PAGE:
Acta Zoologica (Impact Factor: 1.3). 01/2003; 89:153-168.
Source: DOAJ

ABSTRACT RESUMEN Con el proposito de estimar en que estrato del bosque tropical ocurre mayor diversidad de especies de insectos formadores de agallas y minadores de hojas, se realizaron muestreos desde marzo de 1997 a mayo de 1998 en dos bosques de la República de Panamá (Parque Natural Metropolitano y Fuerte Sherman). Nuestros resultados indican que en el dosel de ambos bosques existe mayor riqueza de insectos formadores de agallas y minadores de hojas que en el sotobosque, siendo la proporción de especies de estos dos grupos en el dosel y sotobosque de 2:1 respectivamente. El índice alfa de Fisher indica que los dos grupos de insectos son más diversos en el dosel de los dos bosques que en el sotobosque, siendo el dosel del Fuerte Sherman donde ocurre mayor abundancia de algunas morfoespecies. Palabras Claves: diversidad, dosel, insecto formador de agalla, insecto minador de hoja, Panamá, riqueza de especies, sotobosque. ABSTRACT To estimating in which layer of the tropical forest occurs the highest diversity of species of insect gall-makers and leaf miners, a survey was performed from March 1997 to May 1998 in two forests of the Republic of Panama (Parque Natural Metropolitano and Fuerte Sherman). Our results indicate that the canopy of tropical forest supports a higher species richness of insect gall-maker and leaf miners than the understorey. The proportion of species of both of these groups in the canopy and understorey is 2:1, respectively. The Fisher index alpha indicates that both groups of insects are more diverse in the canopy that in the understorey, the canopy of Fuerte Sherman being where the highest abundance of some morphospecies occurs.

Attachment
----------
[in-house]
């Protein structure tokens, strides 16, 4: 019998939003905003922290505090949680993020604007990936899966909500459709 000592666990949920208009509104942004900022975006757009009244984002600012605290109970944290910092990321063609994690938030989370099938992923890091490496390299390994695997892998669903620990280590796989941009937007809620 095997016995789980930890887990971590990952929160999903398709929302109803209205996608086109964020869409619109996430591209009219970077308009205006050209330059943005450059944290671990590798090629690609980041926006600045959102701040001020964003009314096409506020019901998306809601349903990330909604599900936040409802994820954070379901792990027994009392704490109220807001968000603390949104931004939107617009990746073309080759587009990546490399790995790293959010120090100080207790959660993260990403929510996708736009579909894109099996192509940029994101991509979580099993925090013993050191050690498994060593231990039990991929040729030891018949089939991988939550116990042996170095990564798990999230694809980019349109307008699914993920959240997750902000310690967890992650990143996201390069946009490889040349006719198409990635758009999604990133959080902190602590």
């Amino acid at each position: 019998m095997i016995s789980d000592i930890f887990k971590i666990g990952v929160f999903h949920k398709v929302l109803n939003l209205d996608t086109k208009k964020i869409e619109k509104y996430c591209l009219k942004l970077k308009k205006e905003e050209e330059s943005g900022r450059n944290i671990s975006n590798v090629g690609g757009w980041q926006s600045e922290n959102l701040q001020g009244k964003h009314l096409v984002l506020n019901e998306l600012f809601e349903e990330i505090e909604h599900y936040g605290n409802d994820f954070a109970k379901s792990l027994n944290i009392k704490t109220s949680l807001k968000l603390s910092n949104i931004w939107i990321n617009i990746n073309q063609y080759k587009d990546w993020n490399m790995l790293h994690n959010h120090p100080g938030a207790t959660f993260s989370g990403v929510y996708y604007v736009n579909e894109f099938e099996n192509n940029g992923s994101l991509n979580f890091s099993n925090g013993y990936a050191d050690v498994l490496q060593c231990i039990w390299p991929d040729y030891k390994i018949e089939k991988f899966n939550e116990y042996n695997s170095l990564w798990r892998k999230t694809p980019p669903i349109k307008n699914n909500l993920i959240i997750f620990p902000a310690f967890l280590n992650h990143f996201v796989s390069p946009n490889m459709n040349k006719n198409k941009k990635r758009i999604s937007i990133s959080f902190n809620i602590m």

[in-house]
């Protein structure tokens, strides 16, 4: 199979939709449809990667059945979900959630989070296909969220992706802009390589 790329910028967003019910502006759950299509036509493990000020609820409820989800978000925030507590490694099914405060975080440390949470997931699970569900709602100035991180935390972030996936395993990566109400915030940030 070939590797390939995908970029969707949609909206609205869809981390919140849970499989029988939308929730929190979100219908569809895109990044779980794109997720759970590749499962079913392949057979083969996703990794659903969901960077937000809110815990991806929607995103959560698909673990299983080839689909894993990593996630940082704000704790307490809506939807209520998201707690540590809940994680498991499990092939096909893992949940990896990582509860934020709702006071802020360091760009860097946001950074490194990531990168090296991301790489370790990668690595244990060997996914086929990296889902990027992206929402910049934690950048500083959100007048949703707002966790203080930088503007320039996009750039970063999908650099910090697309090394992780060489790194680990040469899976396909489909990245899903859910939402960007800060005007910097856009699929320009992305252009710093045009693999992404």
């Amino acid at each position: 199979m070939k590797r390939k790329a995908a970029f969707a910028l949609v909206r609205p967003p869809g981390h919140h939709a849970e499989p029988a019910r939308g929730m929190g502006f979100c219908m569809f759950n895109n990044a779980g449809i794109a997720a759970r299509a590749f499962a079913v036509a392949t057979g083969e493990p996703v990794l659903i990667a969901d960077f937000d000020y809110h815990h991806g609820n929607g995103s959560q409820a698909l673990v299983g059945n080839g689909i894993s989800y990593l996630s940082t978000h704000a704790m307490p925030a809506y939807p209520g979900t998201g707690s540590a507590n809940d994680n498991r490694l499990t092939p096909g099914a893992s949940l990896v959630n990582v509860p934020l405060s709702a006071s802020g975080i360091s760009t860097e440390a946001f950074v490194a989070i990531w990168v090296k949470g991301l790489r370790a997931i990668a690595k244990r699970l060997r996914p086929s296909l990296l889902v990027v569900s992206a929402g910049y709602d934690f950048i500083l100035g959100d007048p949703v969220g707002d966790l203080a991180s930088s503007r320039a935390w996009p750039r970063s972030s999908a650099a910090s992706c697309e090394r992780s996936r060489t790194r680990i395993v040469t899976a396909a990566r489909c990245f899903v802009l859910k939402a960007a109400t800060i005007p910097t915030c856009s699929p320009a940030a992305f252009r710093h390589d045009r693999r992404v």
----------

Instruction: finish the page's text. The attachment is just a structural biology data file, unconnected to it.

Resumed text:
• Source
    Revista Chapingo, Serie Ciencias Forestales y del Ambiente 06/2011; · 0.22 Impact Factor
  • Source
    [Show abstract] [Hide abstract]
    ABSTRACT: A relatively large number of studies reassert the strong relationship between galling insect diversity and extreme hydric and thermal status in some habitats, and an overall pattern of a greater number of galling species in the understory of scleromorphic vegetation. We compared galling insect diversity in the forest canopy and its relationship with tree richness among upland terra firme, várzea, and igapó floodplains in Amazonia, Brazil. The soils of these forest types have highly different hydric and nutritional status. Overall, we examined the upper layer of 1,091 tree crowns. Galling species richness and abundance were higher in terra firme forests compared to várzea and igapó forests. GLM-ANCOVA models revealed that the number of tree species sampled in each forest type was determinant in the gall-forming insect diversity. The ratio between galling insect richness and number of tree species sampled (GIR/TSS ratio) was higher in the terra firme forest and in seasonally flooded igapó, while the várzea presented the lowest GIR/TSS ratio. In this study, we recorded unprecedented values of galling species diversity and abundance per sampling point. The GIR/TSS ratio from várzea was approximately 2.5 times higher than the highest value of this ratio ever reported in the literature. Based on this fact, we ascertained that várzea and igapó floodplain forests (with lower GIA and GIR), together with the speciose terra firme galling community emerge as the gall diversity apex landscape among all biogeographic regions already investigated. Contrary to expectation, our results also support the "harsh environment hypothesis", and unveil the Amazonian upper canopy as similar to Mediterranean vegetation habitats, hygrothermically stressed environments with leaf temperature at lethal limits and high levels of leaf sclerophylly.